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Conversion of atrial fibrillation to sinus rhythm and rate control by digoxin in comparison to placebo

L. Jordaens, J. Trouerbach, P. Calle, R. Tavernier, E. Derycke, P. Vertongen, B. Bergez, Y. Vandekerckhove
DOI: http://dx.doi.org/ 643-648 First published online: 2 April 1997


Aims A randomized, double-blind study with a high dose of digoxin administered intravenously for conversion of atrial fibrillation (not due to haemodynamic alterations) to sinus rhythm, and for rate control in converters and nonconverters was set up. Outcome measures were conversion within 12 h; time to conversion; early rate control; and stable slowing within 12 h.

Methods We studied 40 patients with recent onset (<1 week) atrial fibrillation; controls received saline intravenously, the other patients digoxin 1·25 mg.

Results One patient converted before digoxin administration. Conversion occurred in 9/19 patients on digoxin and in 8/20 on placebo (ns). The mean time to conversion tended to be shorter only for digoxin. Two late conversions on placebo were observed within 24 h. Heart rate during atrial fibrillation decreased after 30 min for converters and non-converters (P<0·05). For all patients on digoxin, heart rate after 30 min was lower compared to baseline (P<0·002) and to placebo (P<0·02). Persistent, stable slowing occurred only in 3/10 non-converters on digoxin (P<0·05), and two patients developed bradyarrhythmias. QTc was shortened immediately after conversion in all patients. Converters had baseline characteristics similar to those of non-converters.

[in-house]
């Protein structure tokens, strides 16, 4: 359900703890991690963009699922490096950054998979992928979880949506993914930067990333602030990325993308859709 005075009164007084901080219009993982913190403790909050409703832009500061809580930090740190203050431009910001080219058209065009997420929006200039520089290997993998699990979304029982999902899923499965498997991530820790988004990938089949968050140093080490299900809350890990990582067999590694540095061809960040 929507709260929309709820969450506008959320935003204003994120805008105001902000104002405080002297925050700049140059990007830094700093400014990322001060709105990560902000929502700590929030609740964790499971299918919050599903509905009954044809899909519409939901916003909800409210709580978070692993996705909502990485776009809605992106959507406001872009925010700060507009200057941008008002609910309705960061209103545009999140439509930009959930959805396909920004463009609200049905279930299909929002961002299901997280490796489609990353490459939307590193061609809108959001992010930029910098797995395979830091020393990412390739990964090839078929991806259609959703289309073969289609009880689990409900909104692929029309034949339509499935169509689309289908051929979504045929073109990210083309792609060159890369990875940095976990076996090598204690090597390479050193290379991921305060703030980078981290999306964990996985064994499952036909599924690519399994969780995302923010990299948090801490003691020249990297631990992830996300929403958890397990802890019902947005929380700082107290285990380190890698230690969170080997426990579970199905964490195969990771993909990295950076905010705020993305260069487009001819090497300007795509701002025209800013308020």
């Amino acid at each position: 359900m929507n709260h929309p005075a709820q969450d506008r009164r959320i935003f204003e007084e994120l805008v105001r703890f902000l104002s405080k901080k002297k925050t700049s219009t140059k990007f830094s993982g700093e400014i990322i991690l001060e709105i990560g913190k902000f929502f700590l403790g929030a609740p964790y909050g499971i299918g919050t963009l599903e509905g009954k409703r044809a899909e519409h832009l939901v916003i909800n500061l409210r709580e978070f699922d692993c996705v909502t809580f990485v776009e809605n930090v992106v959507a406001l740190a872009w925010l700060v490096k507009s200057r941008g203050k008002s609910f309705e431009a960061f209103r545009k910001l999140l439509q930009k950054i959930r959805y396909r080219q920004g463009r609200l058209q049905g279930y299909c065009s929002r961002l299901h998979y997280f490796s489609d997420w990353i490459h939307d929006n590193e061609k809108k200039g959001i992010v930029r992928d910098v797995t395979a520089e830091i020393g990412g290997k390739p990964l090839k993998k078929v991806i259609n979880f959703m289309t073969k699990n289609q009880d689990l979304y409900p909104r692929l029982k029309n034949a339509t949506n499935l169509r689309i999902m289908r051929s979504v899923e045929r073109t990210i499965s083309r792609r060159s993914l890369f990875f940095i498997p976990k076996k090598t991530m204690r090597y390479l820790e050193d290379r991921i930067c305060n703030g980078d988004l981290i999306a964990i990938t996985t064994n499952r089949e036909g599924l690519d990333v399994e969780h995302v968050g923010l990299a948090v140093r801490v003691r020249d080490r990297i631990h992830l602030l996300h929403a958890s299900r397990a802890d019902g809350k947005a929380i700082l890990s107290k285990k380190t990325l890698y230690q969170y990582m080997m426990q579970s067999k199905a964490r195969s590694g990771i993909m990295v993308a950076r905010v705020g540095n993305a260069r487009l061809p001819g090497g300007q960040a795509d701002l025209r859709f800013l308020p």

Conclusions Intravenous digoxin offers no substantial advantages over placebo in recent onset atrial fibrillation with respect to conversion, and provides weak rate control.

  • Arrhythmias
  • atrial fibrillation
  • bradycardia
  • digoxin
  • heart rate
  • QT interval


    • Revision received September 3, 1996.
    • Accepted September 10, 1996.